If it be objected here, that other gospels, bearing the names of other apostles, or gospels used by other nations, are mentioned as having existed in the early ages of Christianity, it may be answered, that this is so far from being derogatory from, or tending to diminish, the tradition of the church concerning these four gospels, that it tends highly to establish and confirm it, as will be evident from these considerations: 1. That we find no mention of any of these gospels until the close of the second century, and of few of them till the third or the fourth century; that is, not until long after the general reception of these four gospels by the whole church of Christ. For Justin Martyr and Irenæus, who cite large passages from these four gospels, take not the least notice of any other gospels, mentioned either by the heretics or by the orthodox. 2. They who speak of them in the close of the second, or in the following centuries, do it still with this remark, that "the gospels received by the tradition of the church were only four," and that the others belonged not to them, nor to the evangelical canon. For authorities the reader must be referred to Dr. Whitby, from whom the two last paragraphs are taken. He sums up the argument as follows: "Seeing, then, 1. That these four gospels were received without any doubt or contradiction by all Christians from the beginning, as the writings of those apostles and evangelists whose names they bear; and that these first Christians both acknowledged and testified that these writings were delivered to them by the apostles as the pillars or fundamental articles of their faith: seeing, 2. That these same gospels were delivered by the immediate successors of the apostles to all the churches which they converted or established, as the rule of their faith: seeing, 3. They were read from the beginning, as Justin Martyr testifies, in all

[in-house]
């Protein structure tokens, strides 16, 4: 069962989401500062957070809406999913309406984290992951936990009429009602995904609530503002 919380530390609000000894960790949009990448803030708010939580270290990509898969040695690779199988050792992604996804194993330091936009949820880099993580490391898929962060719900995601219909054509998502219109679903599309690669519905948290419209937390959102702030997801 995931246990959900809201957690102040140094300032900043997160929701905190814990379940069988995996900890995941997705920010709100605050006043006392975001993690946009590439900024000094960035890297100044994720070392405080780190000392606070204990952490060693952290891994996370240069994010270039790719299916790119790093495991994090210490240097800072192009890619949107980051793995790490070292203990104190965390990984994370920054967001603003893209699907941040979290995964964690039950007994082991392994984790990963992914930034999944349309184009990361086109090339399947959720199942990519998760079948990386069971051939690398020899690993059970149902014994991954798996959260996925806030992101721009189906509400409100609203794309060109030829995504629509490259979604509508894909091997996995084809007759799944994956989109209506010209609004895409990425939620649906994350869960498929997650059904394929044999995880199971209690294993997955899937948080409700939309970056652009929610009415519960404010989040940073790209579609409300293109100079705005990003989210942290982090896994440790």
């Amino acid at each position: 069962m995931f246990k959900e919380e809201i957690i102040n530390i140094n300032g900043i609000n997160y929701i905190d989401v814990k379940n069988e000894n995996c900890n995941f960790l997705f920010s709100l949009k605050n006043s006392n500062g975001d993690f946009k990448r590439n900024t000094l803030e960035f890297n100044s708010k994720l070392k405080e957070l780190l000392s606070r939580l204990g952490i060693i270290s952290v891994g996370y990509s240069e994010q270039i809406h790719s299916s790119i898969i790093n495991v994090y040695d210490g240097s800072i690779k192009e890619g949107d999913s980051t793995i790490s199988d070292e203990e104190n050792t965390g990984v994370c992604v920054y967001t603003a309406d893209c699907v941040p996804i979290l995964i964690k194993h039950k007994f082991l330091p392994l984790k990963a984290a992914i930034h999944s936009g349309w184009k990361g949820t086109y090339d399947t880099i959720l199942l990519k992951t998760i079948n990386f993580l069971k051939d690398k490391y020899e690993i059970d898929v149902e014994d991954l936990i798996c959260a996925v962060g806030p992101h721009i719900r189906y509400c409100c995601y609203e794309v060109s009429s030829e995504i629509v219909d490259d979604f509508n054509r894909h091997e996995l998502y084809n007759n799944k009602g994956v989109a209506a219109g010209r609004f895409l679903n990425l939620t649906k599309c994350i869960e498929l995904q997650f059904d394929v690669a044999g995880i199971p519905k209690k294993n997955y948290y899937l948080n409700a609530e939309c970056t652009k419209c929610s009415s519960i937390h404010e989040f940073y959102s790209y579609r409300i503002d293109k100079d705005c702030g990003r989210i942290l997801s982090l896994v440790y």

assemblies of Christians, on the Lord's day, and so must have been early translated into those languages, in which alone they could be understood by some churches; namely, the Syriac and Latin: seeing, 4. They were generally cited in the second century for the confirmation of this faith, and the conviction of heretics, and the presidents of the assemblies exhorted those who heard them to practise and imitate what they heard: seeing, 5. We never hear of any other gospels till the close of the second century, and then hear only of them with a mark of reprobation, or a declaration that they were yɛudeñɩуpapa, falsely imposed upon the apostles, that they belonged not to the evangelical canon, or to the gospels delivered to the churches by a succession of ecclesiastical persons, or to those gospels which they approved, or by which they confirmed their doctrines, but were to be rejected as the inventions of manifest heretics :-All these considerations must afford us a sufficient demonstration that all Christians then had unquestionable evidence that these four gospels were the genuine works of those apostles and evangelists whose names they bear, and so were worthy to be received as the records of their faith. What reason, then, can any persons of succeeding ages have to question what was so universally acknowledged by those who lived so near to that very age in which these gospels were endited, and who received them under the character of the holy and divine Scriptures ?"